Fit for purpose means that it should do what it is described as, but this is equally difficult with animals, whilst most dogs will love to go for a run with you, there is always the chance that particular one doesn’t like the outdoors.

With both these cases there is the question of what is reasonable for the shop to know. Can you reasonably expect them to know that your turtle has a heart condition and is going to drop dead 5 years down the line? No. Is it reasonable for them to know the species of that same turtle and tell you what size it will reach when fully grown? Yes.

Match the Description Given

This is your legal back up both with business and private sellers, the animal must match the description given.

There are two aspects to the description, what was written, and what is said when you are there. So ask the right questions, the rules on omission are a little more vauge for private sellers and in general “Caveat emptor” (let the buyer beware) will apply, so they don’t have to tell you anything if you don’t ask.

So make sure you ask about the animal’s health, the parent’s health if relevant, their history, breed specifics and even species if you’re unsure. Have someone with you as a witness and don’t be afraid to ask for a vet check if you have your heart set on the animal. You will have to pay for this, but it can be well worth it in the long run, especially considering the cost of both the animal and the vet bills.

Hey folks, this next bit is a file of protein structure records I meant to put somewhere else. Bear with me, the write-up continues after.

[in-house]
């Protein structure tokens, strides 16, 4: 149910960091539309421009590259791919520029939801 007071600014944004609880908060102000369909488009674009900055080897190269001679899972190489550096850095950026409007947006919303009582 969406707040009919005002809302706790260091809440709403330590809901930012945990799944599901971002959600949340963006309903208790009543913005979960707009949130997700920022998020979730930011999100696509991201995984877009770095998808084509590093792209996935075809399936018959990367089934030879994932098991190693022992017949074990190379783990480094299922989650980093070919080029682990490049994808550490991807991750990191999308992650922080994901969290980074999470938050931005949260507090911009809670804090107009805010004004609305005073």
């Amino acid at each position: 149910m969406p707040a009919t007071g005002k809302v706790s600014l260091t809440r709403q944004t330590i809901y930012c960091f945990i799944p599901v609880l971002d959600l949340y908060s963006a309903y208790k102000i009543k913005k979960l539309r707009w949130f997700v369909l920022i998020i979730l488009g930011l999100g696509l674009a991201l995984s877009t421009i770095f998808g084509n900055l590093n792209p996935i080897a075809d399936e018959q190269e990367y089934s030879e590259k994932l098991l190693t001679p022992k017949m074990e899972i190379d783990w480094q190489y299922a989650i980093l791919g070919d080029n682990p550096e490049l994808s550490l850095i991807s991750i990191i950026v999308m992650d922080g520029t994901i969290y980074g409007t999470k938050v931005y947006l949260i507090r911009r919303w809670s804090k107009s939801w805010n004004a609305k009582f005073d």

Example 3

You go to a seller’s house to purchase a parrot, the seller has described him as being hand reared friendly and healthy. When you arrive he’s already in a cage and hiding at the back. So as not to stress him out you hand over the money and take your new pet. When you get home you find he’s a biting scratching whirlwind that has clearly never been held in his life. You give him a day or two to settle down but nothing helps, do you have the right to ask for your money back?

If you have the experience to demonstrate the parrot was clearly not hand reared or friendly then yes. It’s best to make sure you have a copy of exactly what the seller advertised him as and ask the seller if you can have a refund. But you have to do this in a reasonable space of time so don’t leave it months before getting in touch.

Example 4

You see an advert for a yellow bellied slider turtle and go to have a look, whilst you’re there you notice that facial markings are different, you query this with the seller, who states that it is definitely a yellow bellied and will only grow to about 30cm maximum and so only need a 500 litre tank. When you get home you ask online and find your new pet is an Eastern River Cooter and can get to 45cm and will need a 750 litre tank. In this case the animal doesn’t match the description and you can ask for your money back.

If things go wrong keep good records, document everything with receipts, photos and video. If the animal needs to go to the vet take it to the vet or it could be a cruelty offence, and try and talk to the seller before taking legal action.